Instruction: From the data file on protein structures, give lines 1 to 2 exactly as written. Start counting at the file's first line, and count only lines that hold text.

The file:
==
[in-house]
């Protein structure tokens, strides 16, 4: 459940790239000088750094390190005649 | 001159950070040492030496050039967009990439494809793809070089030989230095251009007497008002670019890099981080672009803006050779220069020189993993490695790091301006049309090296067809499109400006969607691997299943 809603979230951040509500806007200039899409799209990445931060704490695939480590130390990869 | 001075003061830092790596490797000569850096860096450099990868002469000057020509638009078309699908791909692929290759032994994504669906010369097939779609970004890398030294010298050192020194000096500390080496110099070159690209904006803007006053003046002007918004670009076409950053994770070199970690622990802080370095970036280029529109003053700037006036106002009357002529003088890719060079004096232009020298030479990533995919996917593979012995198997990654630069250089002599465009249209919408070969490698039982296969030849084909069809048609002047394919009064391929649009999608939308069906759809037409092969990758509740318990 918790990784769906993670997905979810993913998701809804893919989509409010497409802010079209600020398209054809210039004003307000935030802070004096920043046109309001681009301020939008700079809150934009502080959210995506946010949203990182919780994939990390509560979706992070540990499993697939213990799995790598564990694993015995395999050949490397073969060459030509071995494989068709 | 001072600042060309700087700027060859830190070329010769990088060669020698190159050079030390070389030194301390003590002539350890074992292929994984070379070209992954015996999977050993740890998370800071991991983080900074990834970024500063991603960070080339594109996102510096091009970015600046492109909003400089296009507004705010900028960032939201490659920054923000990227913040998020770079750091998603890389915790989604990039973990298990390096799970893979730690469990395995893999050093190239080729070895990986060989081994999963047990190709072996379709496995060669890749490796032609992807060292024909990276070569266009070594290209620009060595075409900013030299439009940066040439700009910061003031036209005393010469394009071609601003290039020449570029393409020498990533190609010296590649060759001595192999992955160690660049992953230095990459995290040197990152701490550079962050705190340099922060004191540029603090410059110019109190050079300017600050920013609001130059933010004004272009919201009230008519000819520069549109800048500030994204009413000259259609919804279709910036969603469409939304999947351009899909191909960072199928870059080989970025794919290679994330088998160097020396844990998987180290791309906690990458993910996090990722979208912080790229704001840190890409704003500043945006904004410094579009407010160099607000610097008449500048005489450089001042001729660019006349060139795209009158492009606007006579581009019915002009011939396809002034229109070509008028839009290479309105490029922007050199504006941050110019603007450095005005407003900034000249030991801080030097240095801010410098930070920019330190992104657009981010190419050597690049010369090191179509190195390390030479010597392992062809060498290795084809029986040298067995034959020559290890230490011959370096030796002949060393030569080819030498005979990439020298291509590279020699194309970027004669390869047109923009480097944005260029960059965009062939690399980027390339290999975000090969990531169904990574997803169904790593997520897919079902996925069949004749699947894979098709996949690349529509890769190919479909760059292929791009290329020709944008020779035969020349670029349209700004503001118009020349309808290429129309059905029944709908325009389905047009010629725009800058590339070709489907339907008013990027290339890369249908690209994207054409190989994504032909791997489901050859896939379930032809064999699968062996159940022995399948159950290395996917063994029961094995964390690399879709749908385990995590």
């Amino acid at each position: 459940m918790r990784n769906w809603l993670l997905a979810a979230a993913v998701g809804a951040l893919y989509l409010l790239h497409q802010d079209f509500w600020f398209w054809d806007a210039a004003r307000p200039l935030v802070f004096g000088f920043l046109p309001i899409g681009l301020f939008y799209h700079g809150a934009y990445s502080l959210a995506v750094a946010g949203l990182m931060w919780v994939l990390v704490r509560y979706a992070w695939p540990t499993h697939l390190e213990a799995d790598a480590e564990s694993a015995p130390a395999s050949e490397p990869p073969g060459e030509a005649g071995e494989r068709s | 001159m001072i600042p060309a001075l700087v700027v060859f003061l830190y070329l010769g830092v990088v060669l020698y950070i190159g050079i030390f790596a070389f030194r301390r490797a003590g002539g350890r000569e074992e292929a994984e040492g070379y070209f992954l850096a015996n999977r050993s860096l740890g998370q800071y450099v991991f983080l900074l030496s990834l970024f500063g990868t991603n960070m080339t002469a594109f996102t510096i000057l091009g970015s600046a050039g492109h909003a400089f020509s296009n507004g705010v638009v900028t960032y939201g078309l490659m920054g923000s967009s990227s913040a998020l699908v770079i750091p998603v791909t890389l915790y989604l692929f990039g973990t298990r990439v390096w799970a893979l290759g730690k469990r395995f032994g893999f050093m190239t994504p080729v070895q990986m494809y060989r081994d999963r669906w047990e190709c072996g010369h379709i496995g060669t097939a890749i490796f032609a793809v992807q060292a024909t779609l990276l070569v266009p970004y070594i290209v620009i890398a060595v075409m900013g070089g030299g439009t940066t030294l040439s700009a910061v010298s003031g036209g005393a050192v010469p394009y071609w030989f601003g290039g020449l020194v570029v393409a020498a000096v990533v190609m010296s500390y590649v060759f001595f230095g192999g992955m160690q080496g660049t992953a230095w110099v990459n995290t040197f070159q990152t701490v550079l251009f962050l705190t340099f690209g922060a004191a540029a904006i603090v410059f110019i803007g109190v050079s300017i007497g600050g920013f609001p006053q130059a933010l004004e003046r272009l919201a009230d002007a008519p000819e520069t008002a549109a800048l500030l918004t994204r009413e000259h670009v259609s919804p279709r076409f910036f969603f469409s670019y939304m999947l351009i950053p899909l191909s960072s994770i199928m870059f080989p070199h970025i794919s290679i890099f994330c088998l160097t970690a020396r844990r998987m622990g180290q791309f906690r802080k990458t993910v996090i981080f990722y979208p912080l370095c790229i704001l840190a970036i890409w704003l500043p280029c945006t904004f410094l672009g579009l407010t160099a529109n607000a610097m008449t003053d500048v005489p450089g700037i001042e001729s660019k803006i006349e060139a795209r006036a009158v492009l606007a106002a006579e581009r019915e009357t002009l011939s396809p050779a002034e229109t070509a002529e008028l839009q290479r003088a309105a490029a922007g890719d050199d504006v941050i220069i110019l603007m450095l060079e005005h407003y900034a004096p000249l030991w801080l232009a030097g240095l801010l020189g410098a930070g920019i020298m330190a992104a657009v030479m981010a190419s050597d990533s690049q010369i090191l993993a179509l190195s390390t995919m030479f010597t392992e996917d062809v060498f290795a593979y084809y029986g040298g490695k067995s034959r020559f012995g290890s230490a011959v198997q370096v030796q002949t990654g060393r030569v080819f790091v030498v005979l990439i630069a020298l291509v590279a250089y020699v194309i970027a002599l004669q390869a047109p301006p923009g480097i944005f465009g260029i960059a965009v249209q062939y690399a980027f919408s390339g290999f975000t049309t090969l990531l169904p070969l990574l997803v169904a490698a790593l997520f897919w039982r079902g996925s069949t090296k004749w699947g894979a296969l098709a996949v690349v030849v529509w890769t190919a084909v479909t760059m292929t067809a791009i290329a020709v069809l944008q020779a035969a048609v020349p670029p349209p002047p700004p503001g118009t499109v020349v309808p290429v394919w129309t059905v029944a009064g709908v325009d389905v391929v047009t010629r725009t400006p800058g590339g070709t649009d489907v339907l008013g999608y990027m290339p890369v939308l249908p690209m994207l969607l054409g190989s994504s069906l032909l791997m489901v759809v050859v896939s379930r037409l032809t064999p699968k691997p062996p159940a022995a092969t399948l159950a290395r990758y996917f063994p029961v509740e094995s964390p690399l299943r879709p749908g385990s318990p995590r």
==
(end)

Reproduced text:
[in-house]
């Protein structure tokens, strides 16, 4: 459940790239000088750094390190005649 | 001159950070040492030496050039967009990439494809793809070089030989230095251009007497008002670019890099981080672009803006050779220069020189993993490695790091301006049309090296067809499109400006969607691997299943 809603979230951040509500806007200039899409799209990445931060704490695939480590130390990869 | 001075003061830092790596490797000569850096860096450099990868002469000057020509638009078309699908791909692929290759032994994504669906010369097939779609970004890398030294010298050192020194000096500390080496110099070159690209904006803007006053003046002007918004670009076409950053994770070199970690622990802080370095970036280029529109003053700037006036106002009357002529003088890719060079004096232009020298030479990533995919996917593979012995198997990654630069250089002599465009249209919408070969490698039982296969030849084909069809048609002047394919009064391929649009999608939308069906759809037409092969990758509740318990 918790990784769906993670997905979810993913998701809804893919989509409010497409802010079209600020398209054809210039004003307000935030802070004096920043046109309001681009301020939008700079809150934009502080959210995506946010949203990182919780994939990390509560979706992070540990499993697939213990799995790598564990694993015995395999050949490397073969060459030509071995494989068709 | 001072600042060309700087700027060859830190070329010769990088060669020698190159050079030390070389030194301390003590002539350890074992292929994984070379070209992954015996999977050993740890998370800071991991983080900074990834970024500063991603960070080339594109996102510096091009970015600046492109909003400089296009507004705010900028960032939201490659920054923000990227913040998020770079750091998603890389915790989604990039973990298990390096799970893979730690469990395995893999050093190239080729070895990986060989081994999963047990190709072996379709496995060669890749490796032609992807060292024909990276070569266009070594290209620009060595075409900013030299439009940066040439700009910061003031036209005393010469394009071609601003290039020449570029393409020498990533190609010296590649060759001595192999992955160690660049992953230095990459995290040197990152701490550079962050705190340099922060004191540029603090410059110019109190050079300017600050920013609001130059933010004004272009919201009230008519000819520069549109800048500030994204009413000259259609919804279709910036969603469409939304999947351009899909191909960072199928870059080989970025794919290679994330088998160097020396844990998987180290791309906690990458993910996090990722979208912080790229704001840190890409704003500043945006904004410094579009407010160099607000610097008449500048005489450089001042001729660019006349060139795209009158492009606007006579581009019915002009011939396809002034229109070509008028839009290479309105490029922007050199504006941050110019603007450095005005407003900034000249030991801080030097240095801010410098930070920019330190992104657009981010190419050597690049010369090191179509190195390390030479010597392992062809060498290795084809029986040298067995034959020559290890230490011959370096030796002949060393030569080819030498005979990439020298291509590279020699194309970027004669390869047109923009480097944005260029960059965009062939690399980027390339290999975000090969990531169904990574997803169904790593997520897919079902996925069949004749699947894979098709996949690349529509890769190919479909760059292929791009290329020709944008020779035969020349670029349209700004503001118009020349309808290429129309059905029944709908325009389905047009010629725009800058590339070709489907339907008013990027290339890369249908690209994207054409190989994504032909791997489901050859896939379930032809064999699968062996159940022995399948159950290395996917063994029961094995964390690399879709749908385990995590």